Haitian-born designer Azede Jean-Pierre may be an up-and-comer, but she already calls First Lady Michelle Obama and Solange Knowles fans of her structural and modern designs. Jean-Pierre is also known for using her roots as inspiration for her looks, and on a recent trip back to Haiti, she mentored local artisans about entrepreneurship in collaboration with the Clinton Foundation.
“I had the most amazing and inspiring time in Haiti,” Jean-Pierre told the Cut. “Speaking to local female business owners and artisans about entrepreneurship was truly incredible, and seeing the creativity and diversity of their work was awe-inspiring. It’s so important to me that they have an international outlet for their work.”
During her stay in Haiti, Jean-Pierre connected with Maryse Pénette-Kedar, president of Royal Caribbean cruise lines and founder of Prodev, an organization that develops and supports schools in underserved communities. She also met with Josue Makandal Baziles, president of CEFADEC, an organization based in Jean-Pierre’s hometown of Pestel that builds agriculture development in local schools. When they all came together with the Artists for Peace and Justice, the initiative was clear: Students in underprivileged schools needed new uniforms.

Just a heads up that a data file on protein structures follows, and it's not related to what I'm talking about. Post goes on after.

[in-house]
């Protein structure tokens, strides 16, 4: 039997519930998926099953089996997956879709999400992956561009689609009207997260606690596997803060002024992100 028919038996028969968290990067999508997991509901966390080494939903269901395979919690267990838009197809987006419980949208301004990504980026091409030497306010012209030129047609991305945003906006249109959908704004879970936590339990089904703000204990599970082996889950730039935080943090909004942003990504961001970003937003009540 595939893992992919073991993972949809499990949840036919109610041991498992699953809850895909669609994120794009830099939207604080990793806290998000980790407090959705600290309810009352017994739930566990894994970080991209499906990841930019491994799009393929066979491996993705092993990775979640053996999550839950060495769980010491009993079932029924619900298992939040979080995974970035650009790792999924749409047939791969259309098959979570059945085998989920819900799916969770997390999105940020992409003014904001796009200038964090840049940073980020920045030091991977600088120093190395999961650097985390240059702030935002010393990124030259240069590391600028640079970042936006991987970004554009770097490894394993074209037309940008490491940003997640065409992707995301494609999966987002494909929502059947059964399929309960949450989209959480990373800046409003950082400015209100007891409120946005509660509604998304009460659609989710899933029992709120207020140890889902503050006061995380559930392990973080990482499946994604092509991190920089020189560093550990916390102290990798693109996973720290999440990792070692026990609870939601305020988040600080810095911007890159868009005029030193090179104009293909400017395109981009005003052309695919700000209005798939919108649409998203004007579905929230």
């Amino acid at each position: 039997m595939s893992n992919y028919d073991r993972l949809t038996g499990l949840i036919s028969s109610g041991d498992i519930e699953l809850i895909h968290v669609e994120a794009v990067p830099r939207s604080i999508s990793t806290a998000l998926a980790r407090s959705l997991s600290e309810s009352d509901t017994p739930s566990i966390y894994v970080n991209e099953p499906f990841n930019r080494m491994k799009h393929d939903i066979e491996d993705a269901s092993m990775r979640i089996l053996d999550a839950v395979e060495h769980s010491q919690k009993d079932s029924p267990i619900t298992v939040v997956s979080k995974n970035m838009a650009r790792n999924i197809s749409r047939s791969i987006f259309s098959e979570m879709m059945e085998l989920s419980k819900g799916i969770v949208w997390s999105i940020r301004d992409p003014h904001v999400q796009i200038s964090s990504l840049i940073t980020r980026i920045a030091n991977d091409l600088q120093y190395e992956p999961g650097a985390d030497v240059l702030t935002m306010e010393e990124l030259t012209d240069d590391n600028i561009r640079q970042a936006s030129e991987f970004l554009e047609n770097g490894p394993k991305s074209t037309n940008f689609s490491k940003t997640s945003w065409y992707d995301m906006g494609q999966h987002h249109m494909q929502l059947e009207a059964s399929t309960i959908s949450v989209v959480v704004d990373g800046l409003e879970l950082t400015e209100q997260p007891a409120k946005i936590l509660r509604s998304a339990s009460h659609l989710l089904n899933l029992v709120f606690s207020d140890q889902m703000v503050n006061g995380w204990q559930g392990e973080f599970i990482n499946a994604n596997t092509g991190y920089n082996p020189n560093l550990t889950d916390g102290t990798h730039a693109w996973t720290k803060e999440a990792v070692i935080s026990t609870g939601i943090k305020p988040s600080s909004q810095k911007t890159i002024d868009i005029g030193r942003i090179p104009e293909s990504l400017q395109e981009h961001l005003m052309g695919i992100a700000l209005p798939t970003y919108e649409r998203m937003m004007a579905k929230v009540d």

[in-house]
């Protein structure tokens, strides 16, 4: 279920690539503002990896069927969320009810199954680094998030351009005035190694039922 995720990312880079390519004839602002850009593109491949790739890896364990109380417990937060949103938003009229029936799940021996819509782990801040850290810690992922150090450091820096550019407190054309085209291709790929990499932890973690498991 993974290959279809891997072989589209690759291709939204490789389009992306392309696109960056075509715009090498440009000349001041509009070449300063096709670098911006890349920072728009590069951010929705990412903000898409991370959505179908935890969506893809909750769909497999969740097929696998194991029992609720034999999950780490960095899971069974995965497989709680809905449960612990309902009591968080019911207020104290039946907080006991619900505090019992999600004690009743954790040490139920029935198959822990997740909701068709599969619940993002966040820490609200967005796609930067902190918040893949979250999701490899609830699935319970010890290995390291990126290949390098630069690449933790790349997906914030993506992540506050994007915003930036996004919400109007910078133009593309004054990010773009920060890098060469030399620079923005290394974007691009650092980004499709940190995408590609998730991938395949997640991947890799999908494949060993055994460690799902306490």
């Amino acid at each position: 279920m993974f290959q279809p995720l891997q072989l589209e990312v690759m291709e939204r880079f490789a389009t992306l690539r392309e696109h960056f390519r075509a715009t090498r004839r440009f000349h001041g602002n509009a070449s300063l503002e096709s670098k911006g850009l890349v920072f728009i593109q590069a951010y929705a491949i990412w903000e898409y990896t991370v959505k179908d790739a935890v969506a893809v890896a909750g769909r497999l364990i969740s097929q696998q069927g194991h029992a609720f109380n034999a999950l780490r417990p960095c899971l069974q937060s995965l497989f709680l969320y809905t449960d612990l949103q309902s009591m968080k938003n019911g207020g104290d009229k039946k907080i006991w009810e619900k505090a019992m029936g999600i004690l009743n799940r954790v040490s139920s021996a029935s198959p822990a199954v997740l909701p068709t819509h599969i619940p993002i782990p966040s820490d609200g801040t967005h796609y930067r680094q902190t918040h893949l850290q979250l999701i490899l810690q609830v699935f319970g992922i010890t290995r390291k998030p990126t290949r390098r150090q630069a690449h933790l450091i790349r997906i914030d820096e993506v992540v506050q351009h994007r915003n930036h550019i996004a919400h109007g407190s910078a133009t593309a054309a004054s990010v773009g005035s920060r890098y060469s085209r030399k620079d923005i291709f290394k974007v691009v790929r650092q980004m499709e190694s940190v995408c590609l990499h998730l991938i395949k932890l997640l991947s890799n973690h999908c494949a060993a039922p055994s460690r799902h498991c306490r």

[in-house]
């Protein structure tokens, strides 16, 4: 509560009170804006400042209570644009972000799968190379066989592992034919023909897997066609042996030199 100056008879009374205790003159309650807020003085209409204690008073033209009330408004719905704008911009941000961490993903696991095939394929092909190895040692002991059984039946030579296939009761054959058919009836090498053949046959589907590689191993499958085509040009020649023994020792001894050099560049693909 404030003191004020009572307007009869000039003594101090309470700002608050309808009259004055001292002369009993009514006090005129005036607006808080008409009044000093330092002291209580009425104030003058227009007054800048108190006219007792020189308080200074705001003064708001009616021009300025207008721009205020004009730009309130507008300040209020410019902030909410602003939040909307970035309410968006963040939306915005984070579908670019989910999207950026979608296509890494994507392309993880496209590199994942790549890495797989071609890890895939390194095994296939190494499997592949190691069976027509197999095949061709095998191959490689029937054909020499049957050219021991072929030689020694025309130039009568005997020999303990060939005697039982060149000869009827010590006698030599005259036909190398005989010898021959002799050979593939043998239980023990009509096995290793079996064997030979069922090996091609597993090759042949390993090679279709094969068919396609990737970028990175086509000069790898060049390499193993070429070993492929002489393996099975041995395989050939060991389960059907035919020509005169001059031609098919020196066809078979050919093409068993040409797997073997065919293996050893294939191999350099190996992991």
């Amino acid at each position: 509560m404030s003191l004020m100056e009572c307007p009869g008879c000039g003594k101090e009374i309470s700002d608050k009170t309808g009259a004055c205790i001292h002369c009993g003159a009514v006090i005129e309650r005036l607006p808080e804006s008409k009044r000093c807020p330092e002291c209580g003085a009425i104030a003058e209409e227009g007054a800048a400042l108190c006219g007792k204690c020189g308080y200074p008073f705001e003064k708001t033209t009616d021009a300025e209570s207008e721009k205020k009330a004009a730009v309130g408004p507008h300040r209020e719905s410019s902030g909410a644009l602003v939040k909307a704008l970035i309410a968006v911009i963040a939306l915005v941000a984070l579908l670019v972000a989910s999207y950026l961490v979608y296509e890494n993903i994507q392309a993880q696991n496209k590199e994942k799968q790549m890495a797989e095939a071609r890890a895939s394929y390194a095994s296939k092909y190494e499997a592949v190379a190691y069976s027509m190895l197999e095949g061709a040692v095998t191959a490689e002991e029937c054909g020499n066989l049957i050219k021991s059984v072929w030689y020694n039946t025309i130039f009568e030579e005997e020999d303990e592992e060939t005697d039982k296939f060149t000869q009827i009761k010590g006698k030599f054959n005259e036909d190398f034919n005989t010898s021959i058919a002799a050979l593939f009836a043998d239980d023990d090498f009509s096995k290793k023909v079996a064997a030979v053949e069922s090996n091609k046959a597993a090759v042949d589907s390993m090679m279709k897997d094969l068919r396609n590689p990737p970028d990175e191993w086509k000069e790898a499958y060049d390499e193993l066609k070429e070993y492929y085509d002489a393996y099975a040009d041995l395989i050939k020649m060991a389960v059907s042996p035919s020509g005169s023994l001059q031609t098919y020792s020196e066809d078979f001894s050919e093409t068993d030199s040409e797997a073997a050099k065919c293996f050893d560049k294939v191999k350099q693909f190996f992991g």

Local artists will collaborate on the designs, which will be ready for students at 12 different schools by the fall 2017 school year. “I am excited about the project,” Jean-Pierre said. “All education in Haiti is private, and I know firsthand how difficult it is for families to afford the tuition, let alone the additional necessities like books, transportation, and the uniforms. This project gives parents much-needed support, and it’s my hope that it will increase the efficiency of the traditional attire, as well as boost student self-esteem.”